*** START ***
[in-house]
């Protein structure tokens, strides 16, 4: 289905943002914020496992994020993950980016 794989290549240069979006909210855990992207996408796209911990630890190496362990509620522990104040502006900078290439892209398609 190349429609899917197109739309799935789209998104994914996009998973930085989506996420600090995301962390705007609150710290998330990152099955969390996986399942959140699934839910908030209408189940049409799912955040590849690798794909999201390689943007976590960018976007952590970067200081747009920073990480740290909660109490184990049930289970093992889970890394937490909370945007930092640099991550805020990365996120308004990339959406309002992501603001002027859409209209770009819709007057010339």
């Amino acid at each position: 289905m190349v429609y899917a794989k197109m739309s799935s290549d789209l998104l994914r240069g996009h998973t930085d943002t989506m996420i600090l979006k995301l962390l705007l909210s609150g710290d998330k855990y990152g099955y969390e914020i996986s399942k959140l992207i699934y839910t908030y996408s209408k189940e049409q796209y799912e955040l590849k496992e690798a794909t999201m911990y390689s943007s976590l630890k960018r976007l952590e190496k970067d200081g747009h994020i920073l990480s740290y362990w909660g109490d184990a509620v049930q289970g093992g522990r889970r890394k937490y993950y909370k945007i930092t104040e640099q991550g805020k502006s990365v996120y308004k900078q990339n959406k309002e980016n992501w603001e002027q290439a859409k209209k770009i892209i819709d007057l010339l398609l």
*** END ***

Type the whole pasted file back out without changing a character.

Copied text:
[in-house]
């Protein structure tokens, strides 16, 4: 289905943002914020496992994020993950980016 794989290549240069979006909210855990992207996408796209911990630890190496362990509620522990104040502006900078290439892209398609 190349429609899917197109739309799935789209998104994914996009998973930085989506996420600090995301962390705007609150710290998330990152099955969390996986399942959140699934839910908030209408189940049409799912955040590849690798794909999201390689943007976590960018976007952590970067200081747009920073990480740290909660109490184990049930289970093992889970890394937490909370945007930092640099991550805020990365996120308004990339959406309002992501603001002027859409209209770009819709007057010339």
């Amino acid at each position: 289905m190349v429609y899917a794989k197109m739309s799935s290549d789209l998104l994914r240069g996009h998973t930085d943002t989506m996420i600090l979006k995301l962390l705007l909210s609150g710290d998330k855990y990152g099955y969390e914020i996986s399942k959140l992207i699934y839910t908030y996408s209408k189940e049409q796209y799912e955040l590849k496992e690798a794909t999201m911990y390689s943007s976590l630890k960018r976007l952590e190496k970067d200081g747009h994020i920073l990480s740290y362990w909660g109490d184990a509620v049930q289970g093992g522990r889970r890394k937490y993950y909370k945007i930092t104040e640099q991550g805020k502006s990365v996120y308004k900078q990339n959406k309002e980016n992501w603001e002027q290439a859409k209209k770009i892209i819709d007057l010339l398609l």